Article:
Over the last couple of weeks it has been so humid in Warsaw I haven’t really felt like cooking any food at all so we have been living off various types of salads. On Friday evening my husband decided to be adventurous and booked a table for two at an Indonesian restaurant on ul. Jasna. Number 22 to be precise. It’s a long time since I have eaten Indonesian food and wasn’t really sure what to expect but he had been told that this cuisine at the Galeria Bali was authentic.
Driving in the city is a nightmare at the weekend so we hopped on a tram into the centre of town and then had a short walk to the restaurant. As we walked down ul. Jasna I could see the front of the restaurant lit up with silver fairy lights and gold statuettes of Indonesian icons. This all looked bizarre and as we entered the interior I did wonder if the decor inside was going to be over the top.
I felt myself smiling as it was like walking on to a set from the King and I and I expected Yul Brynner to come from behind the bar and do a little dance on the wooden floor. Gold Buddhas and praying monks were dotted around the restaurant and wooden carvings adorned the walls. Rays of golden light sifted through the hand made coconut lamps and Indonesian music drifted quietly in the background.
A very tall young Polish waiter came towards us dressed in full Bali attire. The fabric of his garment was beautiful – batik with gold embroidery on the sleeves. Although the traditional dress was lovely this young man didn’t look quite right in it – far too tall I think. I was a little disappointed that all the waiters were Polish and not from Bali.
Our waiter was very polite and showed us to a table in the corner of the room on the right hand side of the restaurant. The table was facing a window which overlooked the street and had a gold Buddha sat on the window sill. The icon was posed in prayer. The table was set for 4 and everything seemed over sized. As I sat at the table I felt like I was in that scene in Alice in Wonderland at the Mad Hatter’s tea party. My chair had a very high back and the plates which were painted gold and only for decoration were huge as were the glasses. At the side of my plate was a gold serviette folded through a gigantic imitation ruby ring. I assumed that all the decorations were from Bali but to be honest I didn’t really like any of them. They were rather vulgar and tacky.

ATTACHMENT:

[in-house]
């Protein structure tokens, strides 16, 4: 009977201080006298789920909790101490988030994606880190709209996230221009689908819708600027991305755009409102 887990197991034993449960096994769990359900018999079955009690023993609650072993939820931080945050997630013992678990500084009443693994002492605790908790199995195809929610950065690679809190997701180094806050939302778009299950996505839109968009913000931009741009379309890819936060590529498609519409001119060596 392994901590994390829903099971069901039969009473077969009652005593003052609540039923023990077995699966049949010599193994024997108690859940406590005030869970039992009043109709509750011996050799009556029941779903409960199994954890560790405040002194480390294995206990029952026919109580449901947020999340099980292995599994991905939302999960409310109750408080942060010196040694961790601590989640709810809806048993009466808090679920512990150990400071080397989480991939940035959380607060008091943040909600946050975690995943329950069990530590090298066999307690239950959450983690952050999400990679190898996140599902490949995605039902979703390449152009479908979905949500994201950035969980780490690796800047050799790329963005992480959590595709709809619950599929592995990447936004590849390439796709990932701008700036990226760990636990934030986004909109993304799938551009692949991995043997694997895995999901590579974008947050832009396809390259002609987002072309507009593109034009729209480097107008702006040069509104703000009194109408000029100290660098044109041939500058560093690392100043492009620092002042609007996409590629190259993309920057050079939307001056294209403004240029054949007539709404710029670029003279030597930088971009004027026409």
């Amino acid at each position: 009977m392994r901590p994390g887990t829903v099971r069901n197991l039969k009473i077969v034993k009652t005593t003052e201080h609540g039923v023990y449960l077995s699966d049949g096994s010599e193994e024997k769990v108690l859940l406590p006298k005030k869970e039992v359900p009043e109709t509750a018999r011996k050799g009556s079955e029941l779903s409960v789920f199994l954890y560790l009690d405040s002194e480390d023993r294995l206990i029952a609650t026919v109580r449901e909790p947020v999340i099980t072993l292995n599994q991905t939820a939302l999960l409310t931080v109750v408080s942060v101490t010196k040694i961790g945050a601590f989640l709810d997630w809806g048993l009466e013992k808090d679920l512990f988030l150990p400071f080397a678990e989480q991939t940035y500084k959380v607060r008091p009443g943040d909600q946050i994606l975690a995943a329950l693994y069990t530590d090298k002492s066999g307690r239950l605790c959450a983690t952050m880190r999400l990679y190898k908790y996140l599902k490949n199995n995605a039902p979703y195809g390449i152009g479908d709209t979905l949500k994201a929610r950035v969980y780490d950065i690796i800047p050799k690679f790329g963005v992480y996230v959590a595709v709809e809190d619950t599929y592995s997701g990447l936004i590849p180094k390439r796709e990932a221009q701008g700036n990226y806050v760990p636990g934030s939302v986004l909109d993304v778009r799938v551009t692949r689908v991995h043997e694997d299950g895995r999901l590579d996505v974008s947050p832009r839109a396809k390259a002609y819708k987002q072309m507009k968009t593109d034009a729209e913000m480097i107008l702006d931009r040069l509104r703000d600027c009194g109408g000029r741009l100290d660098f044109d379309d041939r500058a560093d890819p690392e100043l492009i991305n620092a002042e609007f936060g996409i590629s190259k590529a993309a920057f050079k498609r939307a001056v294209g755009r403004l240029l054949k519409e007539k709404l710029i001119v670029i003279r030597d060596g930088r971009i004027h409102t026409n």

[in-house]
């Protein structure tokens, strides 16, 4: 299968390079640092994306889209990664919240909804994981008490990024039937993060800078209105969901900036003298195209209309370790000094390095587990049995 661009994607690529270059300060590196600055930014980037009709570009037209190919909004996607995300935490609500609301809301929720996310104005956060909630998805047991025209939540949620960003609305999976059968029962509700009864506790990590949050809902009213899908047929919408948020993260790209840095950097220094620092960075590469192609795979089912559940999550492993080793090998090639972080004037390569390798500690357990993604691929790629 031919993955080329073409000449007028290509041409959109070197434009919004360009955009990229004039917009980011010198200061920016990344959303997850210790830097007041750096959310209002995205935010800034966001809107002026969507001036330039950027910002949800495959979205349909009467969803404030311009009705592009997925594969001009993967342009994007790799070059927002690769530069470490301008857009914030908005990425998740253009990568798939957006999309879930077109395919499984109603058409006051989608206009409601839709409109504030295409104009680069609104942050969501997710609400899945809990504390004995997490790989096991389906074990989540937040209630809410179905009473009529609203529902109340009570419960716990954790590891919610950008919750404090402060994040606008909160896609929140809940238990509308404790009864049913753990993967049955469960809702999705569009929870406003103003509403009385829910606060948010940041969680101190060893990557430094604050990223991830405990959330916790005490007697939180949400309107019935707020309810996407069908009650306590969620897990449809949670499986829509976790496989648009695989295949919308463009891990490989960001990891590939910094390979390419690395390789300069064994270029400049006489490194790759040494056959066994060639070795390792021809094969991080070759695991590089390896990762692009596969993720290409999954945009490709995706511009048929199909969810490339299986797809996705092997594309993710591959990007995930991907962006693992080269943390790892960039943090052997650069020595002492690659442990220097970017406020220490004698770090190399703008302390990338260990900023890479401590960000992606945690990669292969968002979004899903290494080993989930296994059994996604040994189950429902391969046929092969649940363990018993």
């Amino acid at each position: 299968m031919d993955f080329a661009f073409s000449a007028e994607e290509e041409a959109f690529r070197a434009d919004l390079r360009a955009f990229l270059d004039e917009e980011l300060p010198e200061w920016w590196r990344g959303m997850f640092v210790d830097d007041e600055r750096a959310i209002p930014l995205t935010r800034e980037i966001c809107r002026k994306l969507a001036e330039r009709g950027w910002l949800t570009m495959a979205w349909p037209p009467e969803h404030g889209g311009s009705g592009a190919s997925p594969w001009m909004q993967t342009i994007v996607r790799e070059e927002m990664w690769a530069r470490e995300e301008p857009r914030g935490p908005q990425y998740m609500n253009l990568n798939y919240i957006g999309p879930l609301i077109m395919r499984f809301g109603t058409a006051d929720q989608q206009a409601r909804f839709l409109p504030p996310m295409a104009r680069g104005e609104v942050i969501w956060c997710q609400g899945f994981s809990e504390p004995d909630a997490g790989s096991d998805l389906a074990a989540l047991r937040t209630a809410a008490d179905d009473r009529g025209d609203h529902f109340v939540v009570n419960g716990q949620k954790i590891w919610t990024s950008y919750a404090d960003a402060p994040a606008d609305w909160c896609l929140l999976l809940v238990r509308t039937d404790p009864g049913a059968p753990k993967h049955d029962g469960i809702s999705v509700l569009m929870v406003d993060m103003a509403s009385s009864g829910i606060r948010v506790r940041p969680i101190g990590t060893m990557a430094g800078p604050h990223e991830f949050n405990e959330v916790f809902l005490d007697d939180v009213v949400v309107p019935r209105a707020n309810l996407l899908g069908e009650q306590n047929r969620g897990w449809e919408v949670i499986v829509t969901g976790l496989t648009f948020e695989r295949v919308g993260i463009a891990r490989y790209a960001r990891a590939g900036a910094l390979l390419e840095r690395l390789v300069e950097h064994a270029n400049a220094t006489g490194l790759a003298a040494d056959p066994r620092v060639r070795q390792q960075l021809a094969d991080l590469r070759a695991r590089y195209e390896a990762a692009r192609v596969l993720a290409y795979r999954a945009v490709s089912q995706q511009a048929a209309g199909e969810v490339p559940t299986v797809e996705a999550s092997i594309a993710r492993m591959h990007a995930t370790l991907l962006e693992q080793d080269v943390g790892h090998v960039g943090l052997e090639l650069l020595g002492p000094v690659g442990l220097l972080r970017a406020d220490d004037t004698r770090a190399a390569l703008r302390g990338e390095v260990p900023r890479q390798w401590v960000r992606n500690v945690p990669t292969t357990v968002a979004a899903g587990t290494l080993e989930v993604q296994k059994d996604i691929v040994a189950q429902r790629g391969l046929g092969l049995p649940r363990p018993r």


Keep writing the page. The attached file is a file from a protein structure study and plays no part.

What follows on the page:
Once we had sat down the waiter came with the menu and this was a joke. It was the size of an Encyclopedia Britannica and just as heavy. While I was trying to balance the menu on my lap the waiter cleared the table of all the gimmicky decorations and re-set it. This I thought was strange and a little annoying. Skipping through the menu I began to wonder whether the food was going to be freshly cooked or microwaved because there is no way a chef would be able to work with a menu of that size.
While we were deciding what to order food wise the waiter took our drinks order which was two large glasses of beer. These came straight away served on a tray. Cold, delicious Polish draught beer. No complaints here except for the price – 12 zloty per glass which is the equivalent of 2.50. I know this isn’t expensive by UK standards but it is for Poland.
After studying the menu which seemed to take ages we finally chose our starters, a bowl of Soto Ayam and a plate of Ayam Satays. Soto Ayam is a chicken soup flavoured with coconut, lemon grass, shallot onions chili and kaffir leaves. As the waiter came from the kitchen with the soup on a tray I could smell the lemon grass straight away. It is a refreshing sweet smell and as this was my husband’s starter I was dying to try some. The bowl the soup was served in was very attractive – a highly glazed type of pottery – probably faience. My husband started to tuck in and then the satays arrived so I didn’t get a chance to try his soup until later.